A warm, friendly Heather welcome

We are delighted to share Heather, an historic boat, artistic refuge and home for over a century, laying on the ancient Broads Waterways of Norfolk.

It is our aim to preserve the distinctive character of Heather, enabling future generations to enjoy her charms. We welcome you to explore the houseboat and bountiful riverside beyond...

Andrew, Timothy and Christopher

19 November 2014

Learning the ropes with AQUILA

Heather was towed to Stalham with our new motorised tow boat ~ AQUILA OF PORTSMOUTH. Aquila is a Latin word for eagle, or possibly meaning 'to borrow' in Spanish. She is a seaworthy after cockpit harbour launch, built by Smallcraft, Portsmouth along traditional lines. Added to this, Aquila is a robust vessel, with a powerful engine for the purpose of towing. There is also a small cabin and windscreen to shield people from bad weather. The two boats complement each other well.

Things can easily go wrong, when towing a cranky ageing vessel, when time is limited. We firstly tried pulling the houseboat astern, with three lines. This is handy when skirting the sharp and narrow dykes around Hoveton and Wroxham. On the open river, coupled with strong winds and the sheer weight of the boat and lack of sizable keel or rudder, she slides and sways around in quite an un stately manner. Just down stream, a drogue (a floating type of anchor, designed to keep the boat in line) out from Heather's stern. This was a vintage car tyre, daubed with white paint, previously used as a fender.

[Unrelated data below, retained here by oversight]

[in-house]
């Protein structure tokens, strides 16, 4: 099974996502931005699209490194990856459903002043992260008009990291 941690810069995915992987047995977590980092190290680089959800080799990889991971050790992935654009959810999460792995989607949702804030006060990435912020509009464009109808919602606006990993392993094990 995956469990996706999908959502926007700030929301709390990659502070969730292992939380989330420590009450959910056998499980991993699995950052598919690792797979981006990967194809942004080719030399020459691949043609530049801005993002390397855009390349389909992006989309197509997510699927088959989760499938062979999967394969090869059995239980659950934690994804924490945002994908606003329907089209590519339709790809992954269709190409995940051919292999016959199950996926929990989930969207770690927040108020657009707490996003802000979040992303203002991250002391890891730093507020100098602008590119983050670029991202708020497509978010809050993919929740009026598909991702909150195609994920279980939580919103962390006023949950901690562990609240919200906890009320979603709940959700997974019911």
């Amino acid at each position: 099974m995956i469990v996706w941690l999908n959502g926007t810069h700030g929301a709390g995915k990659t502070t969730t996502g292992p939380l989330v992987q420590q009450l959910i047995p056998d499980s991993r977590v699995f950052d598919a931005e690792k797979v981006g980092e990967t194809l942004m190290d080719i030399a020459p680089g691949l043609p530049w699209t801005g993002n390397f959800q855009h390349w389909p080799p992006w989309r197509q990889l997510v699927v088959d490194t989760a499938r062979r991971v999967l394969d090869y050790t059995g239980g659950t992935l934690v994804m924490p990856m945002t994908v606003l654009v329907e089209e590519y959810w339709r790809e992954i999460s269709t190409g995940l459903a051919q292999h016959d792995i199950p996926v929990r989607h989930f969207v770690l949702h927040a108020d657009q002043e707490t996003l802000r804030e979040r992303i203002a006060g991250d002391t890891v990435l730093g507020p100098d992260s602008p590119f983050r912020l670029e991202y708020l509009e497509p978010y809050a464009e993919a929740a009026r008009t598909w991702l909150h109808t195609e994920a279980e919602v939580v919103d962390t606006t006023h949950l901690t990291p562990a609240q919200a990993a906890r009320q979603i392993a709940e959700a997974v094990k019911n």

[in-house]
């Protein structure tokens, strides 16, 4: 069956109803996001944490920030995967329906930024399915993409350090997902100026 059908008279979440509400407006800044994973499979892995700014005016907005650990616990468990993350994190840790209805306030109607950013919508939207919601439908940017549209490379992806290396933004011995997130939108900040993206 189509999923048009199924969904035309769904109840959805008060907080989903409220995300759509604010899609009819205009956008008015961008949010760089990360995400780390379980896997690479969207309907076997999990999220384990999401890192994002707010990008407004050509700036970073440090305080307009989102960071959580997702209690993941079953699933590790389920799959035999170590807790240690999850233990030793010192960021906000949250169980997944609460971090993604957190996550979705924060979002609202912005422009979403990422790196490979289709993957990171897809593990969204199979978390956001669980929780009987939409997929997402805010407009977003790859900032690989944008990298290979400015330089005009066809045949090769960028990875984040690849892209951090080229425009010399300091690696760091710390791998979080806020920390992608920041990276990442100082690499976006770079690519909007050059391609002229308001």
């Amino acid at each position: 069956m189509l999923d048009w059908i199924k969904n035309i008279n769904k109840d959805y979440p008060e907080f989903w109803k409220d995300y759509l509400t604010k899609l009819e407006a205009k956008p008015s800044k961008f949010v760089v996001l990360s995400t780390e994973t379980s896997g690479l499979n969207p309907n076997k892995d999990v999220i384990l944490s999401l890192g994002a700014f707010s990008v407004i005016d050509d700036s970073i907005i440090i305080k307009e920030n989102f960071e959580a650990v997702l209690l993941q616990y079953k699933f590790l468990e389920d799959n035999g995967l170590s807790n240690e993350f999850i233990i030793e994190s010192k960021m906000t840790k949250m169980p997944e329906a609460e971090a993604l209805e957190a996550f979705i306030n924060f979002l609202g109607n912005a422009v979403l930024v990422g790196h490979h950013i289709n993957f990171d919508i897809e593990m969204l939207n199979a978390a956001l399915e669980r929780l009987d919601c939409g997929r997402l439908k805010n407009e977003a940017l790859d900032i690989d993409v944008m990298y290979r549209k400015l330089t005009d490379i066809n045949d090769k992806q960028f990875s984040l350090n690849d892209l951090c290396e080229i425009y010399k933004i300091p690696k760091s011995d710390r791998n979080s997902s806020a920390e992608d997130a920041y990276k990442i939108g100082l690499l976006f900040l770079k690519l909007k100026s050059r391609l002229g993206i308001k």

The trouble is the drag hinders progress and the crew can't easily step from one boat to the other, for food and drink especially. In the past, when towing with this method, somebody on the house roof has even had to pass food parcels attached to the end of the quant (punt) pole to the crew on the motor boat ahead. The whole process of towing an old houseboat is very comical when you think about it, although it is a tried and tested operation. There are some excellent Victorian photographs published in Broadland books, showing fine steam launches, towing cabin houseboats behind with one hawser line.

When we reached Salhouse, we decided to tow abreast ~ that is alongside of each other. Aquila's starboard was to Heather's port side, with the 1950's entrance doorway convenient. With lines running diagonally between the two boats, we made way dreamily down the Bure, then joined the River Ant up to Ludham Bridge, unhitching at Horning public Staithe. It was decided to move Heather through separately, by hauling the boat carefully though the angular bridge, with the help of 6 kindly local visitors. The boats were held off the Ludham bank momentarily, lines re~configured and then we set off, arriving at Poor's Staithe, Stalham, just before closing time.

We have had some practise towing. It is seven years this week since we towed the houseboat from Stalham to Hoveton. She was strapped alongside a handsome looking motor cabin cruiser called ULLYSES. Unfortunately, after struggling from Horning on the last leg of the journey, the mighty horizontal Yanmar engine, gave its last gasp and expired with a loud clunk close to Salhouse in darkness. After the smoke had cleared, frantic efforts were made to reach the bank with a heavy drop weight ~ anchor. The boats glided into some trees and we had no alternative, but to walk back to Wroxham and pick up an aluminium dory tender, returning to pull the motley fleet up river to Wroxham Broad Island. The tow was separated and both boats ferried up river to the King's Head Moorings.


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King's Head Staithe, Hoveton, pictured from Wroxham public Parish Staithe